Sage Advice: A Year Out, the Wedding Nightmare Has Begun

By Amy Dickinson | October 17th, 2018

Dealing with a meddling mother during a daughter's wedding season


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Dear Amy: My daughter is getting married in a year. The wedding is a long way off, but the nightmares are already beginning.

My daughter isn’t the problem, but my mother is! When I got married my mother informed me it was NOT my wedding, but a celebration she was putting together and therefore she would call all the shots, which she did.

I barely remember any of it because I really wasn’t involved in the planning.

Now she is starting this with my daughter.

We live about 2,000 miles away from my mom, at my husband’s insistence. My daughter flew there to check out a grad program and stayed with my mom. While there, mom took her dress shopping and BOUGHT her dress. It is not even something my daughter likes, so I called the shop later, and the dress was canceled.

Right now, my daughter and her fiancé want to elope. I’m fine with that but I know my daughter wants a nice wedding with family. I told her that if they want to elope I will support that and we’ll have a HUGE reception when they return.

I feel they are being short-changed, but no one can stand Mom’s interference. Trust me, if you knew her, you would know there is no talking to her. What can we do?

– Desperate

Dear Desperate: If there is simply no talking to your mother, then I vote for not talking to her.

Your daughter and her guy should have the wedding they want to have, without interference from her grandmother, or you. So far, you seem to be a prime mover regarding your daughter’s plans — calling to cancel her dress and communicating your own interpretation of what your daughter wants.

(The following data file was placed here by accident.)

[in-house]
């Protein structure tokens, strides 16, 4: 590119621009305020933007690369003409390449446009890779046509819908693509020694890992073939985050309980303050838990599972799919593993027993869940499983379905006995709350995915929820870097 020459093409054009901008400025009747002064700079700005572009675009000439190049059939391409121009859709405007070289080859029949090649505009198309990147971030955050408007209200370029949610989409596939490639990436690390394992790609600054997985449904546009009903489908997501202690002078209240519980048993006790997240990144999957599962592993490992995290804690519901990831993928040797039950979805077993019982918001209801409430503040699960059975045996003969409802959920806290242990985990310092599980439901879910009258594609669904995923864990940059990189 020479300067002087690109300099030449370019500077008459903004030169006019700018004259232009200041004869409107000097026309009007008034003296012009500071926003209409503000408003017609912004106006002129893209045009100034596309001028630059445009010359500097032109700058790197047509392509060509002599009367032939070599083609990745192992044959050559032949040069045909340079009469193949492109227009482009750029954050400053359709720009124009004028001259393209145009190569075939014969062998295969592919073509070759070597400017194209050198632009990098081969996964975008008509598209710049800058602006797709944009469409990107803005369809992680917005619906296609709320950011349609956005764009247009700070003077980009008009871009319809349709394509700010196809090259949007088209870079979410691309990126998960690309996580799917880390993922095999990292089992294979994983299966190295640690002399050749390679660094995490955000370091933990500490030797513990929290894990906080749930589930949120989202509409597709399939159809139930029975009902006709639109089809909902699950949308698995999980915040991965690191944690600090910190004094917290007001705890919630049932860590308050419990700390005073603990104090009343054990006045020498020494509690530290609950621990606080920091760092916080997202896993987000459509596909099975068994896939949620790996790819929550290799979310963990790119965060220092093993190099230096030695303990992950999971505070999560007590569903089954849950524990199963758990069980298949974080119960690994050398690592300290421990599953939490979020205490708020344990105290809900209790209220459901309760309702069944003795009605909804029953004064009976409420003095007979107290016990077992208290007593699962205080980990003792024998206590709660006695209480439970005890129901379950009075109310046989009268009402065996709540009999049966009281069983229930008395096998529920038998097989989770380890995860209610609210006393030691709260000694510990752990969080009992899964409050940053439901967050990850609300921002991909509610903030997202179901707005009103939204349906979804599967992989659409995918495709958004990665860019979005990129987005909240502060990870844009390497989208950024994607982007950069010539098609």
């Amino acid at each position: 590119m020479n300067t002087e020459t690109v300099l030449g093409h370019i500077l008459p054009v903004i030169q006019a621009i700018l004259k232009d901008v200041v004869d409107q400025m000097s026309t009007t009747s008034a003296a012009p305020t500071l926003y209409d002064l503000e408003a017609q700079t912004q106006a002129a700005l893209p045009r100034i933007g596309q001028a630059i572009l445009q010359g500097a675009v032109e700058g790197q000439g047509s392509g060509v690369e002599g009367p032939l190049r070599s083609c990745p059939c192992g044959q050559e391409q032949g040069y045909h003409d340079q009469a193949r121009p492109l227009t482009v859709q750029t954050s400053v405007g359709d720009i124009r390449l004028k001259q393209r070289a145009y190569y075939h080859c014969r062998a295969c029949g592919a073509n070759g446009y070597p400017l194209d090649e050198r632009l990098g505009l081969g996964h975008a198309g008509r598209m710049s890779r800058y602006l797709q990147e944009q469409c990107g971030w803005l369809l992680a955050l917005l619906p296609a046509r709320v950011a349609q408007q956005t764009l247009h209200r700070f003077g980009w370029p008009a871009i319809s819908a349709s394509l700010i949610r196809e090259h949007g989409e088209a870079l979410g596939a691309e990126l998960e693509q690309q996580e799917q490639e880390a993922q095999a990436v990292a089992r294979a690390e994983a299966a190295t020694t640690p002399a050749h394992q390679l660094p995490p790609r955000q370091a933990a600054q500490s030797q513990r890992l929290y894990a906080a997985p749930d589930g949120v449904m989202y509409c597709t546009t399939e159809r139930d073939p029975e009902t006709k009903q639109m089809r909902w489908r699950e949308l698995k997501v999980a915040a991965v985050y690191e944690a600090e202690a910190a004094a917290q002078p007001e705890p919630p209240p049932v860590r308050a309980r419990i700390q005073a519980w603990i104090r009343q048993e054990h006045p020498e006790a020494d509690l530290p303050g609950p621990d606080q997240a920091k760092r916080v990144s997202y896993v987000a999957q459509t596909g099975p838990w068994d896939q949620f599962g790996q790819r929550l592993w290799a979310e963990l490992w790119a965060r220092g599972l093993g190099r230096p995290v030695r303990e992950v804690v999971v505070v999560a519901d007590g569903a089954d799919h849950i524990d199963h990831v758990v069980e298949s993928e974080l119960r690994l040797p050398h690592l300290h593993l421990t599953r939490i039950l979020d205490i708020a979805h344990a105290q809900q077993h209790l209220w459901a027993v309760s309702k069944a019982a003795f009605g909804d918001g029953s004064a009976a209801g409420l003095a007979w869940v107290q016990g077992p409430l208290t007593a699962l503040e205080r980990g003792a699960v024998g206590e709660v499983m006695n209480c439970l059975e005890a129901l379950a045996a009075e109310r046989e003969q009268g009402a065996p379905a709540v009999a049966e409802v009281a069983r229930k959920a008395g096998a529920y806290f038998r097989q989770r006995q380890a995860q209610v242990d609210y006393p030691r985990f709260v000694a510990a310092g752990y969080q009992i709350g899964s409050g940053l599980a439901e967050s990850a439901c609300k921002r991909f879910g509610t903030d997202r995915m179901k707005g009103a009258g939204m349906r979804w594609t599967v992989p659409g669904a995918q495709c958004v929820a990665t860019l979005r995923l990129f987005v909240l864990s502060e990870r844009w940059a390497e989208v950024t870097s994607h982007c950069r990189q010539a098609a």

So yes, elopement might be the best idea for them, but if they do decide to host a wedding, the couple should not share any details with your mother (nor should you discuss this wedding with her).

They should limit their communication with her to an invitation. They should not accept any money from her (this puts her in a power position), and should only say that they hope she can make the journey to attend the ceremony. If your mother can’t handle this, she might choose to stay home, which I assume might be a relief for everyone.

You seem to have developed survival skills, but not necessarily boundary-keeping skills. I suggest you work on your own boundary setting, and continue to explore the (negative) lessons your mother has taught you.


In the tradition of the great personal advice columnists, Chicago Tribune’s Amy Dickinson is a plainspoken straight shooter who relates to readers of all ages. She answers personal questions by addressing issues from both her head and her heart. A solid reporter, Dickinson researches her topics to provide readers with informed opinions and answers. Ask Amy, P.O. Box 194, Freeville, NY 13068

© 2018 by Amy Dickinson

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